History of Caldwell Marine Designs

Jim Caldwell, founder of Caldwell Marine Designs built & designed the first offshore tunnel boat capable of running 112 mph. This 33ft boat was powered by a single 600 HP engine.
In 1985 Jim started CMD (Caldwell Marine Designs) his son Pete was 3 years old and was a regular at the company. In 1989 Jim joined the Industrial Design Society.
Jim started designs on a 100 ft boat capable of running 100 knots for a Saudi Prince, unfortunately this boat was never built due to the Gulf War and trade restrictions.
Richard Branson of Virgin Mobile approached Jim n 1991 to build him the 70 Magnum.
'92 would only get busier as Jim was involved in the Americas Cup and designed the first stepped hulled boats for Reggie Fountain, a design that would launch Fountain Powerboats to become the leader in racing & race inspired fishing boats & pleasure boats.


With these innovative designs Jim joined the Society of Naval Architects in 1996, the same year a 14-year-old Pete Caldwell started working for Fountain powerboats Tooling department. Three years later in 1999 Pete got a job rigging boats for Contender in Homestead, FL. Just 1 year later Caldwell Design & Fabrication began producing small parts for Sea Ray, World Cat, Grady White and Donzi Marine.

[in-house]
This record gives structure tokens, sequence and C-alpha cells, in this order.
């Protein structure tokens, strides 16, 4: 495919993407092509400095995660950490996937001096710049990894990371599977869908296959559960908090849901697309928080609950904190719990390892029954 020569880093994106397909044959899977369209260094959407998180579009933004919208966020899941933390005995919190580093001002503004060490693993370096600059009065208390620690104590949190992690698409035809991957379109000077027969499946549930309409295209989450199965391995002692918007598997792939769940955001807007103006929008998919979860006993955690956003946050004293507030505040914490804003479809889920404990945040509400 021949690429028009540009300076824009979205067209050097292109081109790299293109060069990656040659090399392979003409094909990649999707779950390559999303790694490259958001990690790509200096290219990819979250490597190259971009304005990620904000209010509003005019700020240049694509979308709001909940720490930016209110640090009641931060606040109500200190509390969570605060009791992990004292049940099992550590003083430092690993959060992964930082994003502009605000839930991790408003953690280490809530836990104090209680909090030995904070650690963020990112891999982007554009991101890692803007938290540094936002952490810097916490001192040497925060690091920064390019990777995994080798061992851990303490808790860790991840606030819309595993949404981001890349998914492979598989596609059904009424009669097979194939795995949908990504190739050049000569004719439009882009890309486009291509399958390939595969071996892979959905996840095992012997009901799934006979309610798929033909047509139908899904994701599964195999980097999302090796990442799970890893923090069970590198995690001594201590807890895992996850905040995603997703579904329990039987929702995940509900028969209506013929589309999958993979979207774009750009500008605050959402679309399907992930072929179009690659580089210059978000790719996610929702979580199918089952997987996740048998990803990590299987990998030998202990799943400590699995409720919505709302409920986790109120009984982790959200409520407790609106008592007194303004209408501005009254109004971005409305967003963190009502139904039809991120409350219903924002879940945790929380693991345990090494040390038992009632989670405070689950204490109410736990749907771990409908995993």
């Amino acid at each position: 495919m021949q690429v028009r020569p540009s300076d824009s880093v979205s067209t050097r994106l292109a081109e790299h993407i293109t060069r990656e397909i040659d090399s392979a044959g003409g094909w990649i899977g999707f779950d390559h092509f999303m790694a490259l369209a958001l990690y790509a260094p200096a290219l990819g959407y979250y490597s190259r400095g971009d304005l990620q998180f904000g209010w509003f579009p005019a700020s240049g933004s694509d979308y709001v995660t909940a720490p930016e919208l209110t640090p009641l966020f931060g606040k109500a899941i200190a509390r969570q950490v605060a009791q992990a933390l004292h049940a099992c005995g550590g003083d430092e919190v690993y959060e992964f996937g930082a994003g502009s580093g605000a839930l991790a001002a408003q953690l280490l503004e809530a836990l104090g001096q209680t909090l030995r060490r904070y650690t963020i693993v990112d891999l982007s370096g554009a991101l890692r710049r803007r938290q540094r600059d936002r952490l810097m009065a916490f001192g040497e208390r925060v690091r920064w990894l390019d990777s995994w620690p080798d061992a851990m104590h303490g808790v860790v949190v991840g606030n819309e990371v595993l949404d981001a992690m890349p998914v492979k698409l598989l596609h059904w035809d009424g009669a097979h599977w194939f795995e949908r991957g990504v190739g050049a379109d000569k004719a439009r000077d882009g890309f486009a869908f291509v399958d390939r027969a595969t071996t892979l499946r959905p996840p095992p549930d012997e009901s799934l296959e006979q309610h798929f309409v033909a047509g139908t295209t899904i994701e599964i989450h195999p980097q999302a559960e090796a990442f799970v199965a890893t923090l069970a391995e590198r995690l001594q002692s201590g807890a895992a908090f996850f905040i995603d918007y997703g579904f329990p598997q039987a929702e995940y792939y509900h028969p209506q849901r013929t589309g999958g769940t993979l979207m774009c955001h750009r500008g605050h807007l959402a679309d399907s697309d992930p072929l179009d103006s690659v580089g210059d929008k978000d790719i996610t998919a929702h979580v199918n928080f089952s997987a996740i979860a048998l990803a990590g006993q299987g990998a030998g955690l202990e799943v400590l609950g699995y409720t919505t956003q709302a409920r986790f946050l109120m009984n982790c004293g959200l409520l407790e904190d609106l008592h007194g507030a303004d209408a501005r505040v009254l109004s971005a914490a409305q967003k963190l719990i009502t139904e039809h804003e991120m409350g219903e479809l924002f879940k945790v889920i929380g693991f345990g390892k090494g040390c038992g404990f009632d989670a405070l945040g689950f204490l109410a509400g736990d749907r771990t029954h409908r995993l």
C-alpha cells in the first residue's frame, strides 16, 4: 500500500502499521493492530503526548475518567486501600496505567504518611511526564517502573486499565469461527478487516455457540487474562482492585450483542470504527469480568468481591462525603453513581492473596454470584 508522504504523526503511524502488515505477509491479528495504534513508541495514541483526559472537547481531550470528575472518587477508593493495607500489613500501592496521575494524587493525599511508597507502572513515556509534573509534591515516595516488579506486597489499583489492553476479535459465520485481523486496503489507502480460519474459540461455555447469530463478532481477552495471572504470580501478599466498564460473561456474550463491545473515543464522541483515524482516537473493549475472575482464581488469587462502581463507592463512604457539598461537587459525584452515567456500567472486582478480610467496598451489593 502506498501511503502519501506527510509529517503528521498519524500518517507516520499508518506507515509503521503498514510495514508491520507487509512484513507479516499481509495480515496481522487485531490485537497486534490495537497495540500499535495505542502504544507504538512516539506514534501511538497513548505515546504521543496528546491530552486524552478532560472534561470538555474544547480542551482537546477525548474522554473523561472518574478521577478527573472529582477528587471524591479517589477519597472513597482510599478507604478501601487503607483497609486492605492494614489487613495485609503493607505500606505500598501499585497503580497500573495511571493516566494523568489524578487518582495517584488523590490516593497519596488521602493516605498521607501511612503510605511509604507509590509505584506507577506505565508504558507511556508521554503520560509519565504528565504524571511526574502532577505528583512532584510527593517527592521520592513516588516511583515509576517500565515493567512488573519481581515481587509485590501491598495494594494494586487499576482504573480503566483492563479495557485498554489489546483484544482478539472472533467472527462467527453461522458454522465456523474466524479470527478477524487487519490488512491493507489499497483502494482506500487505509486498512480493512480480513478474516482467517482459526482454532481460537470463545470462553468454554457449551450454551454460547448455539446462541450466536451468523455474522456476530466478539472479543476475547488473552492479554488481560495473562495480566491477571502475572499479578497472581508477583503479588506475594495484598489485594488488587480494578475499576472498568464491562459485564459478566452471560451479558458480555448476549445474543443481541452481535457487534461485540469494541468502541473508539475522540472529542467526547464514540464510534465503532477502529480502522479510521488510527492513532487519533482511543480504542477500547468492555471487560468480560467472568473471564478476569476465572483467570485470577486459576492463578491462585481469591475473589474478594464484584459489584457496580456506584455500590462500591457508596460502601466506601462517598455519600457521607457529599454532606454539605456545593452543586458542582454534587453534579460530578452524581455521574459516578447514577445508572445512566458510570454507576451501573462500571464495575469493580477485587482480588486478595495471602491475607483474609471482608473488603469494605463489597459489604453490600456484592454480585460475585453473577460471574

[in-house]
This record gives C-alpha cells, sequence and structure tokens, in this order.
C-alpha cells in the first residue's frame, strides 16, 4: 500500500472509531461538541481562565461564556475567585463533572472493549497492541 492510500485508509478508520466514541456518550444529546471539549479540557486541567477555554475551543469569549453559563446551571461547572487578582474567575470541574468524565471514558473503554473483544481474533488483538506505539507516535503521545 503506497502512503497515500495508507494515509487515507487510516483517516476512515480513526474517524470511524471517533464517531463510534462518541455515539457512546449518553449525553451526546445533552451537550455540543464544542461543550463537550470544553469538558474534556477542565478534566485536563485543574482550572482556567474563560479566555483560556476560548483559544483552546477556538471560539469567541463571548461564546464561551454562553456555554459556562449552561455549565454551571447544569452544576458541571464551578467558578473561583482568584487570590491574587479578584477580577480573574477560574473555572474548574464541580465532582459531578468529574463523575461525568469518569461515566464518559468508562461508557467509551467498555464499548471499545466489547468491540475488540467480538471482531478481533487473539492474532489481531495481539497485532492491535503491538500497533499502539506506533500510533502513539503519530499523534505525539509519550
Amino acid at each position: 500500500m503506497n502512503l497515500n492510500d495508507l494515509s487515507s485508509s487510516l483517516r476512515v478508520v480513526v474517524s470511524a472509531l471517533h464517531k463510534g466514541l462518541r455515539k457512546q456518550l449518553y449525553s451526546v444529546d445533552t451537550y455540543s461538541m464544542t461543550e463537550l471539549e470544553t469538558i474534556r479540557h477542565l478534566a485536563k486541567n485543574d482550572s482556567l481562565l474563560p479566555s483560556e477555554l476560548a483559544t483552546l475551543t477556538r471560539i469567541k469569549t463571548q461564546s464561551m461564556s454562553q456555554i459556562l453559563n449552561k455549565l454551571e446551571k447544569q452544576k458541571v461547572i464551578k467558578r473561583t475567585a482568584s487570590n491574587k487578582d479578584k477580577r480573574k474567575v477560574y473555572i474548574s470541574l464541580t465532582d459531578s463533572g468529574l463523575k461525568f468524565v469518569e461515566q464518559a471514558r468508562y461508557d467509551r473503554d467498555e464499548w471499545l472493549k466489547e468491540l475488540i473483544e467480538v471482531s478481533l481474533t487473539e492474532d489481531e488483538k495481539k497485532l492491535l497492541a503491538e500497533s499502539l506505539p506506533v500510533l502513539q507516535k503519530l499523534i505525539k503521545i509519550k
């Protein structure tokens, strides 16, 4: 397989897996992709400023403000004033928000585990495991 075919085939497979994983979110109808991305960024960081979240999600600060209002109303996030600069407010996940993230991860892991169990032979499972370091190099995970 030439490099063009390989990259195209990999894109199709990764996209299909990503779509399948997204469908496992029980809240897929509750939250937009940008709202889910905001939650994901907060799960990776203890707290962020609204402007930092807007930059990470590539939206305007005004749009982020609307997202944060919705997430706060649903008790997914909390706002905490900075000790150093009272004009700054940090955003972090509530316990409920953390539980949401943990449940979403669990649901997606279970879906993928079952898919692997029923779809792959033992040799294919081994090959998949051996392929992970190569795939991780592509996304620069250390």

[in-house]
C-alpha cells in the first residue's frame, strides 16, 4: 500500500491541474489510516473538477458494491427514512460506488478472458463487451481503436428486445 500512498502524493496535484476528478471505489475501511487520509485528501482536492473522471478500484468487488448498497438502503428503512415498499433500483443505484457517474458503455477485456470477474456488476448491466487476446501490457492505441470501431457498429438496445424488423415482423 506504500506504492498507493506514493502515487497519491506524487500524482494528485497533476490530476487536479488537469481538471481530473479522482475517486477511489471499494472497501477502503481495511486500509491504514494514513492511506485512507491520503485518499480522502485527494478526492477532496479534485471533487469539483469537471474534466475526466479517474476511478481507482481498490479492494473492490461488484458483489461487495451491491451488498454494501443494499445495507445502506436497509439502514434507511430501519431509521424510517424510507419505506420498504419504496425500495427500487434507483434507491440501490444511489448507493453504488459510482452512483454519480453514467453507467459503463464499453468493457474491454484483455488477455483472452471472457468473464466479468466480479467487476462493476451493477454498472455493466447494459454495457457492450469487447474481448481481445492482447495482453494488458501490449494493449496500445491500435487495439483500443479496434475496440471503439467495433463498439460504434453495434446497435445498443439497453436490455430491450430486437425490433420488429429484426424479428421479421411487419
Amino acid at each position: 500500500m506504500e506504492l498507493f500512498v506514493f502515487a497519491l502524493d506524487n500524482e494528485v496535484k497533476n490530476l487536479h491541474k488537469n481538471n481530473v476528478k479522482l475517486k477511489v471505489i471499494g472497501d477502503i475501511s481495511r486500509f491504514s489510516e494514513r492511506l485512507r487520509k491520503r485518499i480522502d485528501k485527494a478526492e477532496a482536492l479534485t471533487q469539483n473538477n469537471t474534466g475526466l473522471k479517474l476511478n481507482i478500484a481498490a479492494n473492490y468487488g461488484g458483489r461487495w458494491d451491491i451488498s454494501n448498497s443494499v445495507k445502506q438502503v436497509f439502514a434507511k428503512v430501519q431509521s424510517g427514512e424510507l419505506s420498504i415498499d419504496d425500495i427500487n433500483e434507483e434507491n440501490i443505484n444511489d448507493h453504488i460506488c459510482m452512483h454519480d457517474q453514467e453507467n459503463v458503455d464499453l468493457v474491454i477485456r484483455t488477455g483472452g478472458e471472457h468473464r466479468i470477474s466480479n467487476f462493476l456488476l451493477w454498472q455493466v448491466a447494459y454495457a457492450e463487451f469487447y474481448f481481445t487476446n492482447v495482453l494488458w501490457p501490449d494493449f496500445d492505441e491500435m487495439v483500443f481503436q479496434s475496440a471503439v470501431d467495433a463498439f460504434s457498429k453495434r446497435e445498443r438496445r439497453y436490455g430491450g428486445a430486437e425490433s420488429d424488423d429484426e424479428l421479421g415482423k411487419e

The Donzi ZR & ZRC hull designs and plugs were innovative then and still used today. 2006 Pete found his way back to Fountain as a Supervisor in charge of Lamination, Grinding, Mating & Detail. 


A few years later in 2011 Pete took on the role of Lamination Supervisor Hatteras Yachts just down the road in New Bern, NC. in less than a year Pete was promoted to Production Manager of Hatteras Yachts.
2013 Pete picked up where he left of with Caldwell Marine Fabrication at his original location a mile from Grady White, where he was quickly recruited again to a new position as Composites Manager at Ski Nautique. 2017 Pete was recruited again by Iconic Marine Group a company that bought the Fountain, Donzi & Baja brands, he took over their Composites Manager position.
The next few years would have Pete back in his dad Jim’s original building which he quickly outgrew and into a larger facility in Washington, NC where he builds Sea Cat, and some models from Iconic Marine.